Friday, February 3, 2012
A final brush with Brushy Mountain
What's the deal with Brushy Mountain? It's like a bad dream. I thought I was done with it. But it seems Virginia has somewhere upwards of 8 different Brushy Mountains. And today's candidate (January 30th), judging from the photo above, may have the strongest case to deserve the name. Yes, that's the AT wallowing through that tangle.
Actually most of today's hike was through much prettier terrain. It covered 20.8 miles and traversed this incarnation of Brushy Mountain from end to end.
In the middle is the beautiful Mount Rogers Visitor Center (here seen from across VA 16 as the southbound AT approaches it). That's where I started and finished the day. I headed out on the trail early, at 7:10, eager to get back into the routine after three zero days. It was a crisp morning because of the low humidity. The temperature was around freezing and the wind was light but occasionally an issue on the ridge. I hiked north along the spine of Brushy Mountain with some brief rocky passages for a couple of miles and then descended to a very high narrow saddle that almost felt like a bridge between Brushy Mountain and Locust Mountain. It dropped off steeply to headwaters of streams on both sides.
The climb up Locust mountain was strenuous but brief. That's where I had ended my previous day-hike, thus it was where I turned around today. The return climb up Brushy Mountain was much less strenuous – less steep and somewhat less elevation gain. On the way back to the Visitor Center I passed three people in succession, not together but two of them turned out to be hiking together – a woman who seemed to be semi-running was first, then came two men, one who seemed older than me wearing shorts and a thin shirt (hiking vigorously to keep warm - trail name Short Stop) and a slightly younger man trailing behind who asked about water up ahead. I told him there was none until the fantastic spring that feeds Vaught Branch on the north side of Glade Mountain.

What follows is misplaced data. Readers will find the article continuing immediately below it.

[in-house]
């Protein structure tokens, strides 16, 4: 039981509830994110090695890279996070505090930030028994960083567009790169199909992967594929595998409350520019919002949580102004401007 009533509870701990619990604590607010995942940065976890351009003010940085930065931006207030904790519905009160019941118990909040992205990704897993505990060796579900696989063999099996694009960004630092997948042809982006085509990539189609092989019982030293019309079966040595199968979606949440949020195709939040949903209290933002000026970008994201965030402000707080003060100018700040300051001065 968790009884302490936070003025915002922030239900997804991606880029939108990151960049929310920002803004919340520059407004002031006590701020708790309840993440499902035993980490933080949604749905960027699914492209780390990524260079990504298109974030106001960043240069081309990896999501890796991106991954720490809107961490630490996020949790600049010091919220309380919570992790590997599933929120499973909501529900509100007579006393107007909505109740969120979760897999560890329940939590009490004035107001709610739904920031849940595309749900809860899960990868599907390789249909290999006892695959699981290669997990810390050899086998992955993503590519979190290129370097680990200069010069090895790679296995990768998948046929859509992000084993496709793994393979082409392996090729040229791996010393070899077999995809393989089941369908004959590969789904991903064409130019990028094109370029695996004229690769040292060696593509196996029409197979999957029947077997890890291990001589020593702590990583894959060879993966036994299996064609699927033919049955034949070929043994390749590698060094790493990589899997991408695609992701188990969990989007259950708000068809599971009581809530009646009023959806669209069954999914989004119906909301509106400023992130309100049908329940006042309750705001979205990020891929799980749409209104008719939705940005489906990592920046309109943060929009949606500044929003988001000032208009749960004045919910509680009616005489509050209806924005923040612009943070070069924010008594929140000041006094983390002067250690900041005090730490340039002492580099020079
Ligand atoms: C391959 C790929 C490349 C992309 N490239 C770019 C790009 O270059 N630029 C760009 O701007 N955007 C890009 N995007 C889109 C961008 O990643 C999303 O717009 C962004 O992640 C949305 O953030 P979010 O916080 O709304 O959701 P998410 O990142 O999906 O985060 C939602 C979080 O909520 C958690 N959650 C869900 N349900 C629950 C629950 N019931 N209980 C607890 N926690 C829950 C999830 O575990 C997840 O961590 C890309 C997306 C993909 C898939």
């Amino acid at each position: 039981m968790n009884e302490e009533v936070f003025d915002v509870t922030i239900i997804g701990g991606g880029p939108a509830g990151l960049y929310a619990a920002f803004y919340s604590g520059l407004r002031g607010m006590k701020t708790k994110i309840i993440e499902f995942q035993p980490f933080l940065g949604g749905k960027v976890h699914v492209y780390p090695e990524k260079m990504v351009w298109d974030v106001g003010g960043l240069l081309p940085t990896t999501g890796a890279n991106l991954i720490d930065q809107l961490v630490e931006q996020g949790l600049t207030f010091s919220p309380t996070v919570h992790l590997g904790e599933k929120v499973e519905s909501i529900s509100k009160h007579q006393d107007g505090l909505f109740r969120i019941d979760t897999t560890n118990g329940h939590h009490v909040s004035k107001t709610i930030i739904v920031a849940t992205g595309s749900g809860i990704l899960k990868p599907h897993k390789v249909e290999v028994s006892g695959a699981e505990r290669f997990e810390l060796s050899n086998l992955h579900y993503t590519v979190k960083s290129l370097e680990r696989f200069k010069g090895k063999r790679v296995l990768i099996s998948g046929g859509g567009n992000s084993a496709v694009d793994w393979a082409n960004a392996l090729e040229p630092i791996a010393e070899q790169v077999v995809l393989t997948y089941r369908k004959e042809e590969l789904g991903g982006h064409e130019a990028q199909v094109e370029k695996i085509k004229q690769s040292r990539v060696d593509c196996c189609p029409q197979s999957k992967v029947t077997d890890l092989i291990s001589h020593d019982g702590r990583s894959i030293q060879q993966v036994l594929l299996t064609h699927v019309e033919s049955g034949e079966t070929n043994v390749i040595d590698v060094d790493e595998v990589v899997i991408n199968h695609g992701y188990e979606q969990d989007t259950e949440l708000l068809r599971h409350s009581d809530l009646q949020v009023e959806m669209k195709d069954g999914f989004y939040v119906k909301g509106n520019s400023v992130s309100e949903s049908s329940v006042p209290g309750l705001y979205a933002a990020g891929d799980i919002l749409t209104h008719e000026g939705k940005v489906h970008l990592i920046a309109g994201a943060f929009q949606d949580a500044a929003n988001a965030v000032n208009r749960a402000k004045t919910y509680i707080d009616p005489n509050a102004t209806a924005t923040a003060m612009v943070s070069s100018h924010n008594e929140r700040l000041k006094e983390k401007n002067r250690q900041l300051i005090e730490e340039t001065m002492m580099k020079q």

I stopped in at the Mt. Rogers Visitor center to ask about snow on the mountain (got the expected answer – none, and that was very unusual for this time of year) and used their rest room then headed out past the very nearby and very nice Partnership Shelter and on along a woods road for a mile or more. The road followed a stream, gradually descending, then ascended for a bit before the trail left it to make its way to a power line crossing with very limited views of neighboring ridges but none of the valleys.
From there the AT climbs to the ridge of Brushy Mountain at a knob with interesting big monoliths and big oaks but no view. Then there are half a dozen knobs without rocks that the trail tops, each climb and descent is less than 100 feet. At the last of these, south of the crossing of the dirt road VA 610, people have cut down trees to create a limited view of the Rye Valley to the south.
This is where I had intended to turn around for the day, but it was only 1PM – today’s hike had so little large-scale elevation change, and the walkway was so smooth, that I was going fast. I didn’t want to turn around until 2PM so I continued on, surprised to make it all the way to the crossing of the paved Teas Road, VA 670 at the South Fork of the Holston River where there is a road along the river and an AT footbridge crossing it.
I had time to take photos and still was headed back well within schedule, at 2:05PM. I always seem to go a bit faster on the way back, so despite the fact that I had to climb 800 feet back up from the Holston River, I got back to the visitor center as the low angle sunlight played through a pretty stretch of 'green tunnel' along the woods road - it felt great to be back 'home'.
Below is the detailed GPS track with a link to a whole slew of photos for the January 30th hike:
AT Day 27 - Brushy Mountain at EveryTrail
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